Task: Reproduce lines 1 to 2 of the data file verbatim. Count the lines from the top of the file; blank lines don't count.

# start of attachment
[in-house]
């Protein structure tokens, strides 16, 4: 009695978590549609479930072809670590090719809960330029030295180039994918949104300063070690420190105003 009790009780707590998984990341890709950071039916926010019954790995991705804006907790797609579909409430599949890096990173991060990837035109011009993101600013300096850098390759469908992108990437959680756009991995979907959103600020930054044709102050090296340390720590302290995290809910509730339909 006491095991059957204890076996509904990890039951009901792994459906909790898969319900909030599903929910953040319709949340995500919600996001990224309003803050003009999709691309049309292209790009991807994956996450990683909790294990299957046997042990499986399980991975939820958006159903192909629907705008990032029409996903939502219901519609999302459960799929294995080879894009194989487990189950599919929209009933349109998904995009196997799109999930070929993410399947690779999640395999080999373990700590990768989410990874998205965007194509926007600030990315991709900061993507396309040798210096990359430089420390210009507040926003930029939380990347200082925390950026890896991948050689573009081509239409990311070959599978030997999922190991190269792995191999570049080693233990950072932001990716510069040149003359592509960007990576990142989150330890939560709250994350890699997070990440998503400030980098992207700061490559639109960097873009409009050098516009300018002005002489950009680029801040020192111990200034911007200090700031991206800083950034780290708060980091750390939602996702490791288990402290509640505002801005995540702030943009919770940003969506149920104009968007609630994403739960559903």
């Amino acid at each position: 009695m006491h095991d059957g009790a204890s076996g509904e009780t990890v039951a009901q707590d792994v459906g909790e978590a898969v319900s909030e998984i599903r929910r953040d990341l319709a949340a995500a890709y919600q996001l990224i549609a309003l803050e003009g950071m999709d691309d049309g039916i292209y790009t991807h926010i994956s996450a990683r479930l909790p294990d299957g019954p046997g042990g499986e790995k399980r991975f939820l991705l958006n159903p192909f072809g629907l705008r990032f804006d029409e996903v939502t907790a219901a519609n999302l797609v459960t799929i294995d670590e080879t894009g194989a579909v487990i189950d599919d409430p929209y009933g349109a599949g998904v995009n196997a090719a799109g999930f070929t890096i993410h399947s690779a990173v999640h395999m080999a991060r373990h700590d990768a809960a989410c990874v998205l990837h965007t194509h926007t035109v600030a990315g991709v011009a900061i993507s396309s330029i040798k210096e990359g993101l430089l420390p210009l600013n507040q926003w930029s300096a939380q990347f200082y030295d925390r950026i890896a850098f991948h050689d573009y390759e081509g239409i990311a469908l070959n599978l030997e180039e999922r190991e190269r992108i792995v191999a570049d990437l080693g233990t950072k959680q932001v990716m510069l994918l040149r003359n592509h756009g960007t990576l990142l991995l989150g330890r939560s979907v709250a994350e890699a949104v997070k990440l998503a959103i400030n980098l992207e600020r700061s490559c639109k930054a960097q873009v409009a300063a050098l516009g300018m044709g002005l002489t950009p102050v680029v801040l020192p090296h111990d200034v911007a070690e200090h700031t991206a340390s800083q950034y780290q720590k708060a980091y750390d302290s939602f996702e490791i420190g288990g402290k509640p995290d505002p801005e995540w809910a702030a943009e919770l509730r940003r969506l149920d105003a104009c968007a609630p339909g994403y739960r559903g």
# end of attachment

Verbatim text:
[in-house]
């Protein structure tokens, strides 16, 4: 009695978590549609479930072809670590090719809960330029030295180039994918949104300063070690420190105003 009790009780707590998984990341890709950071039916926010019954790995991705804006907790797609579909409430599949890096990173991060990837035109011009993101600013300096850098390759469908992108990437959680756009991995979907959103600020930054044709102050090296340390720590302290995290809910509730339909 006491095991059957204890076996509904990890039951009901792994459906909790898969319900909030599903929910953040319709949340995500919600996001990224309003803050003009999709691309049309292209790009991807994956996450990683909790294990299957046997042990499986399980991975939820958006159903192909629907705008990032029409996903939502219901519609999302459960799929294995080879894009194989487990189950599919929209009933349109998904995009196997799109999930070929993410399947690779999640395999080999373990700590990768989410990874998205965007194509926007600030990315991709900061993507396309040798210096990359430089420390210009507040926003930029939380990347200082925390950026890896991948050689573009081509239409990311070959599978030997999922190991190269792995191999570049080693233990950072932001990716510069040149003359592509960007990576990142989150330890939560709250994350890699997070990440998503400030980098992207700061490559639109960097873009409009050098516009300018002005002489950009680029801040020192111990200034911007200090700031991206800083950034780290708060980091750390939602996702490791288990402290509640505002801005995540702030943009919770940003969506149920104009968007609630994403739960559903």